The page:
Cecilia Peña-Govea – voice and trumpet
Annelise Zamula – tenor sax
Miguel Govea – valve trombone
Larry Dunn – guitar
Jon Jang – piano
Alex Farrell – bass
Robert Lopez – congas
Sergio Duran – percussion

El Rae Sivad (Maestro Curtis)
“This Latin/Bop piece was written as a tribute to my elder and mentor, friend and student of Thelonius Monk and Miles Davis. He also played with Sun Ra. His name is Earle Davis – El Rae Sivad spelled backwards.”

Maestro Curtis – piano
Frankie Curtis – standup bass
Winifred Williams – drums
Juan Escovedo – congas
Rousell White – trumpet
Tim Merritt – saxes

Dos Gardenias (arr. by Tregar Otton) was composed in 1945 by Isolina Carrillo of Cuba. Achieved international fame in 1996 thanks to Omara Portuondo’s recording with the Buena Vista Social Club collective.

Tregar Otton – percussion, violin
Cecilia Peña-Govea – voice, trumpet
Miguel Govea – voice, trumpet
Annelise Zamula – tenor sax
Larry Dunn – guitar
Jennifer Peringer – piano
Sylvia Sherman- bass
Robert Lopez – congas
Sergio Duran – voice, timbales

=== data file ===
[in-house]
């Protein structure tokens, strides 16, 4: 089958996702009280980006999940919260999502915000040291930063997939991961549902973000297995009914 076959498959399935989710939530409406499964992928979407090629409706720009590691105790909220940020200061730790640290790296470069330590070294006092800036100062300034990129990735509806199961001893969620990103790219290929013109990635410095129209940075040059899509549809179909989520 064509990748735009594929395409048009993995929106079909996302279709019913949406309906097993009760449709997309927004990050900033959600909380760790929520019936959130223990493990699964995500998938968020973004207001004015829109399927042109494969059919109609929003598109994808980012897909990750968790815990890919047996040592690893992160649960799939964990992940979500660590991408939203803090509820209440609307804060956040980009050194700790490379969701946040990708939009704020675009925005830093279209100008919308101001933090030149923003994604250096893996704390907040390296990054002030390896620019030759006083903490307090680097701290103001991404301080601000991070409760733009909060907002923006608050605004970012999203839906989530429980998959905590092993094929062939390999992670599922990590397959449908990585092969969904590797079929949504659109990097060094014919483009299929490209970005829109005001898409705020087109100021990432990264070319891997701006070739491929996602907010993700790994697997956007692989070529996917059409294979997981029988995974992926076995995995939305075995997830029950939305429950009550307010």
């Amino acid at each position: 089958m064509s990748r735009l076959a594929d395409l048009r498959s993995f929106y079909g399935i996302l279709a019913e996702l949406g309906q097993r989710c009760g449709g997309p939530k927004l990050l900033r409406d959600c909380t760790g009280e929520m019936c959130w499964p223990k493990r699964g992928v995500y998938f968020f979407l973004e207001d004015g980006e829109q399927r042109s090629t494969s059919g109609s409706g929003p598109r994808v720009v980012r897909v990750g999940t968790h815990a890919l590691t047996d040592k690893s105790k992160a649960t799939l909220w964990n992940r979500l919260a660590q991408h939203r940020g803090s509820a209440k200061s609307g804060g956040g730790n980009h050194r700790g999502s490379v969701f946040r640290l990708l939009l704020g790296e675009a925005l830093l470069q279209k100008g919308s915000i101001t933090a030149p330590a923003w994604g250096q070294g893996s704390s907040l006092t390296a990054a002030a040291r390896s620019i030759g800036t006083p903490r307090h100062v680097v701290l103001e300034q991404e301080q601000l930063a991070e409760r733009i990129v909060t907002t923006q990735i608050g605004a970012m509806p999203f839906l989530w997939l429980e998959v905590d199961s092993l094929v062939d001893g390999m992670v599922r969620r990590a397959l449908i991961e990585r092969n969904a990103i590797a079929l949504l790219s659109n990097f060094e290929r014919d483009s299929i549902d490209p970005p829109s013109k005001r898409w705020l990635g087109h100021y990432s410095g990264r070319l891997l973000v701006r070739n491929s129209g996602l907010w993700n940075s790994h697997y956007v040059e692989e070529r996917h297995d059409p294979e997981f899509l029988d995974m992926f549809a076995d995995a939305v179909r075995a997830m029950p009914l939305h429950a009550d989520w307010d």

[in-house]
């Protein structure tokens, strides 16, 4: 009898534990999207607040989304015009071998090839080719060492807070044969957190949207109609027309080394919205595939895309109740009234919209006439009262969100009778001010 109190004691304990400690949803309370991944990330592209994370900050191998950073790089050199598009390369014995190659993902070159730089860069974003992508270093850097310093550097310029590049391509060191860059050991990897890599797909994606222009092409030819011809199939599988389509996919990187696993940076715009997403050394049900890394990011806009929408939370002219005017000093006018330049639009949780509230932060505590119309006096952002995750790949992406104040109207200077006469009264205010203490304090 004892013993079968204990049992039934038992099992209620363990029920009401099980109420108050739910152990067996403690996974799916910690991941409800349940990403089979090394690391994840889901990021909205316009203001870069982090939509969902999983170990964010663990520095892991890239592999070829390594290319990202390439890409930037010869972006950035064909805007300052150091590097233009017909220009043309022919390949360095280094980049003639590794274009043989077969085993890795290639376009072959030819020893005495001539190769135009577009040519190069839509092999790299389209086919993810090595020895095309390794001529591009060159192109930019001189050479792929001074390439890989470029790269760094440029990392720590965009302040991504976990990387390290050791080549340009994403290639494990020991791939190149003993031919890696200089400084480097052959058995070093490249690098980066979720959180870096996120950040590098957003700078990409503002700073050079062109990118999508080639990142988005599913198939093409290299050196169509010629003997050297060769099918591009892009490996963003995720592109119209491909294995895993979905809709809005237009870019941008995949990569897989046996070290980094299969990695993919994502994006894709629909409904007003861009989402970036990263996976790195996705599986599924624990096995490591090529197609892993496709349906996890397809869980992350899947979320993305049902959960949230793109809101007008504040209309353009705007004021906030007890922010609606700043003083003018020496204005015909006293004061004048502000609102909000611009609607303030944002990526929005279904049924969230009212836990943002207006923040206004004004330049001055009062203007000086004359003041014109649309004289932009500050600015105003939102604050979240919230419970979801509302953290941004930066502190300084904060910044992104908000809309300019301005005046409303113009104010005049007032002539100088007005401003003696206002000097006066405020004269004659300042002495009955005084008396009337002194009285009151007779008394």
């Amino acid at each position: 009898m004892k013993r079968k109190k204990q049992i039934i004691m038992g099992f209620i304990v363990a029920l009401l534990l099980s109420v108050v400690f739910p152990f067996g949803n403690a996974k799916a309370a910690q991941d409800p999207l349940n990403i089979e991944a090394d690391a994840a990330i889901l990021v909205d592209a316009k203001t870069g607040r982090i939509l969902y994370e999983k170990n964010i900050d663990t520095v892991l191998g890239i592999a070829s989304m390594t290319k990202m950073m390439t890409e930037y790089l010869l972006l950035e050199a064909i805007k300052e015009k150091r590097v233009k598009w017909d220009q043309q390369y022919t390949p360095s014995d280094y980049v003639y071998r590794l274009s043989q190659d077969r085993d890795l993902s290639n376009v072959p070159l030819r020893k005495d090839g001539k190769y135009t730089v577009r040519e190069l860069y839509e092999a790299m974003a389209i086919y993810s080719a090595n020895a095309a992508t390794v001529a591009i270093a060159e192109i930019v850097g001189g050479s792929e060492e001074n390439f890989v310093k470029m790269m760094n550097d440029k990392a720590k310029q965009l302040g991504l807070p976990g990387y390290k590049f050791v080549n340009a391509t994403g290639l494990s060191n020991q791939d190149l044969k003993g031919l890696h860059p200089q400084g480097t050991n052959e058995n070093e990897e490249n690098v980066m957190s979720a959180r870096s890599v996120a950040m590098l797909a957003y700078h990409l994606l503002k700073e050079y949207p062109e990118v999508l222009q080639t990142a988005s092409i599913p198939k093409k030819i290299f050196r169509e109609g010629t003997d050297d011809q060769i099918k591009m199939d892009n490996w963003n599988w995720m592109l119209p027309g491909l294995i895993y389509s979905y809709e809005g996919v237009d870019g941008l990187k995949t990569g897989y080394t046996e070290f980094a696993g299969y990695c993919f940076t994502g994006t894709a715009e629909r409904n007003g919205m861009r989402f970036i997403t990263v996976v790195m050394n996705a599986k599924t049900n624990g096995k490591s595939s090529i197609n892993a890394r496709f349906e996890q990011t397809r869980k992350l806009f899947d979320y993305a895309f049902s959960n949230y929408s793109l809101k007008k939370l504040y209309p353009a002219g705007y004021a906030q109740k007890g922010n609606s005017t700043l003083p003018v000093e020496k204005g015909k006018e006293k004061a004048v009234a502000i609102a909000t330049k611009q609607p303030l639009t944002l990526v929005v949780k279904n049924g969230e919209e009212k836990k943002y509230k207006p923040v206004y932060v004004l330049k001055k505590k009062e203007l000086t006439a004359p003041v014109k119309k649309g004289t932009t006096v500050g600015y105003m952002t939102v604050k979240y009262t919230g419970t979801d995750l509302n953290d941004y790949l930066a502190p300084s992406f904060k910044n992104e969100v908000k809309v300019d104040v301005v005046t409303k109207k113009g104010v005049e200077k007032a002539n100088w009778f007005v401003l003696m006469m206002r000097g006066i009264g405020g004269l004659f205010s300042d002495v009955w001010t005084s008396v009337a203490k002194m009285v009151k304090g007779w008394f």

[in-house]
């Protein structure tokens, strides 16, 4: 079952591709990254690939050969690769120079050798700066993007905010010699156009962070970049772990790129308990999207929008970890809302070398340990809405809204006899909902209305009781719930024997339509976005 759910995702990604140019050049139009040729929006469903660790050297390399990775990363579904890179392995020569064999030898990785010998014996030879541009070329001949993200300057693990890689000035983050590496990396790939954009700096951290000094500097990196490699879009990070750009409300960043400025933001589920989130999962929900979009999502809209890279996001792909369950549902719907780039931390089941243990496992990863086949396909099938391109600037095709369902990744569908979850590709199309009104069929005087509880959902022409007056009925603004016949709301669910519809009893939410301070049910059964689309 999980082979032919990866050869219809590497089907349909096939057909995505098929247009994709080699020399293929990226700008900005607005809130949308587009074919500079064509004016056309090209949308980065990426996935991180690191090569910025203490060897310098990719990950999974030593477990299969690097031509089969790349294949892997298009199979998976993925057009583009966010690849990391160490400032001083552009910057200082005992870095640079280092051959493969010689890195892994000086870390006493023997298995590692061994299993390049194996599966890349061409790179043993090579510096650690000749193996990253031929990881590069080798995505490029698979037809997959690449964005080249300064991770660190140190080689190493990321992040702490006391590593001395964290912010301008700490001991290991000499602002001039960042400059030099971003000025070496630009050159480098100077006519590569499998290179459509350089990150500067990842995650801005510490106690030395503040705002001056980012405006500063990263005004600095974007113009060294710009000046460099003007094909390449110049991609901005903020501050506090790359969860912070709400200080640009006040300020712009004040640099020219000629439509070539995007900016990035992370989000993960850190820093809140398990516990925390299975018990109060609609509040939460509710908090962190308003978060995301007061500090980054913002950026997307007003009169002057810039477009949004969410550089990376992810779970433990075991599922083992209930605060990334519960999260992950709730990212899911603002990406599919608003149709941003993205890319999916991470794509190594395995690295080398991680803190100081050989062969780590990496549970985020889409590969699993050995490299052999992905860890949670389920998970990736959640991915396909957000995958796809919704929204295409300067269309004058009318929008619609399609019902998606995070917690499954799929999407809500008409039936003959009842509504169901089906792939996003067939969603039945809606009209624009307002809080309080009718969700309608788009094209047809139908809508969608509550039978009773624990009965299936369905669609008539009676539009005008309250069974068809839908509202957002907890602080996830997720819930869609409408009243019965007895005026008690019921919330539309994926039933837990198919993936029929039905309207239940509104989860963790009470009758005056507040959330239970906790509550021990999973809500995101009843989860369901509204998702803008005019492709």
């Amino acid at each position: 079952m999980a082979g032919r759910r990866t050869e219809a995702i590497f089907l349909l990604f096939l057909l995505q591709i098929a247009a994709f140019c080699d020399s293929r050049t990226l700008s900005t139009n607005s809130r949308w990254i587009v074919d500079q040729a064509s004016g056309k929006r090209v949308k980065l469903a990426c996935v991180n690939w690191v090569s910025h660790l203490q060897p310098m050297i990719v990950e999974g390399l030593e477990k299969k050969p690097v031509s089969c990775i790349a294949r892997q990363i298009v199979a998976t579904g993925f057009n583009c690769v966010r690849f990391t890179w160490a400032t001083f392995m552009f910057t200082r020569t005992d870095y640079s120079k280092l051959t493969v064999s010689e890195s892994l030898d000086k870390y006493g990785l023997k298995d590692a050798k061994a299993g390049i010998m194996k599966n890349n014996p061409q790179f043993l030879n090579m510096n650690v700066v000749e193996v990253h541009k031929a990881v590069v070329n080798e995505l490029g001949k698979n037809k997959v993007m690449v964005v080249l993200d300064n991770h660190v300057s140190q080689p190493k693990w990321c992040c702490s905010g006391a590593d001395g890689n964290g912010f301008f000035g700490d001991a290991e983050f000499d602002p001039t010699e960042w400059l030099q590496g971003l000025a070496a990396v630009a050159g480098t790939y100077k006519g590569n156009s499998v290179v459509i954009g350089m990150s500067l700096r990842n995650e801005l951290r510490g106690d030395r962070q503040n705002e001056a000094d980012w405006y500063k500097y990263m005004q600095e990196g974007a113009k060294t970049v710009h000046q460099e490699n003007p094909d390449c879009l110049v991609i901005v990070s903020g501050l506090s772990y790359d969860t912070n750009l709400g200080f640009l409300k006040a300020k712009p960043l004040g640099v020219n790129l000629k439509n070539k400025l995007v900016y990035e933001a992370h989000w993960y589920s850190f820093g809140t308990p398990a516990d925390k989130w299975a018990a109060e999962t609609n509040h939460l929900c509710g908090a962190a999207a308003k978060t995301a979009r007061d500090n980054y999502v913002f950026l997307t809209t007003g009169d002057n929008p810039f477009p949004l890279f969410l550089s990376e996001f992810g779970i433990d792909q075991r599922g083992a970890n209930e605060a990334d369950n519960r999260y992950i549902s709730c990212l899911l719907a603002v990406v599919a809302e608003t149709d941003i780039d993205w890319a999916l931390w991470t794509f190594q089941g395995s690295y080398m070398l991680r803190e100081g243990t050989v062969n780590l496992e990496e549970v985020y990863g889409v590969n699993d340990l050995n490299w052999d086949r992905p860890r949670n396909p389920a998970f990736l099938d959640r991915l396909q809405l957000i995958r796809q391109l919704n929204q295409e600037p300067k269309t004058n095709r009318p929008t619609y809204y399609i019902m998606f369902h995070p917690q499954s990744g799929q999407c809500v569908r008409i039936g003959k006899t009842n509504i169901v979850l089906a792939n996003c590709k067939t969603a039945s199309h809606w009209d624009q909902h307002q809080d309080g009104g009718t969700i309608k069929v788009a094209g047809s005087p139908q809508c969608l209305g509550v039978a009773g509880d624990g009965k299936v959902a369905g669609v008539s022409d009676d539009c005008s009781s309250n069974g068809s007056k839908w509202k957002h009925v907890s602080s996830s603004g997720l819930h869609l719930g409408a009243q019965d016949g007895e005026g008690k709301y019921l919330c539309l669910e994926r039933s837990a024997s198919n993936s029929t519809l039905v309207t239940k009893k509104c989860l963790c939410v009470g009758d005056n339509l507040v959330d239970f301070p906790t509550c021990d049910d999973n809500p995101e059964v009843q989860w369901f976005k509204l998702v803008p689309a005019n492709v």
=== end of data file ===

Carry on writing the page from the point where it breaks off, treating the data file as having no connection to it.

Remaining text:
Puerto Rico – Composed by Nuyorican salsa pioneer Eddie Palmieri, this Charlie Sepulveda arrangement uses the characteristics of call and response, and improvisation found in all African influenced music. A tribute to the island of great composers and musicians instrumental in the blending of jazz and Latin music.

Miguel Govea – valve trombone, voice
Cecilia Peña-Govea – trumpet, voice
Annelise Zamula – tenor sax
Jennifer Peringer – piano
Alex Farrell – bass
Robert Lopez – congas
Sergio Duran – timbales
Tregar Otton – percussion

 

Field Day Schedule:

Saturday, March 16, 2019 from 11:00 am–5:00 pm
Performathon showcases featuring the Young Musicians Program, Heidi Kim’s Violin Recital, Matylda Rotkiewicz/Juliet McComas Piano Recital, and Four-Hand Piano Recital coordinated by Matylda Rotkiewicz)
Free
Performers will be raising money for tuition assistance. Donations are gratefully accepted to support CMC scholarships and programs.

Saturday March 16, 2019, 7:00 pm–9:00 pm
CMC Faculty Concert
“Cultural Traditions in Diaspora”
A special Field Day concert featuring CMC faculty from the brass/winds and cultural traditions departments, curated by Miguel Govea and Tregar Otton
$20 suggested donation. No one turned away for lack of funds.
All proceeds support tuition assistance at CMC.

Sunday, March 17, 2019 from 11:00 am–5:00 pm
Performathon with performances by CMC students, faculty, staff, and friends
Free
Performers will be raising money for tuition assistance. Donations are gratefully accepted to support CMC scholarships and programs.

Sunday, March 17, 2019 from 3:00 pm–5:00 pm
Open house with free classes, lesson demos, and the Instrument Petting Zoo.

 

Learn more about Field Day, and how you can participate here.

Performers will be raising money for tuition assistance. Donations are gratefully accepted to support CMC scholarships and programs.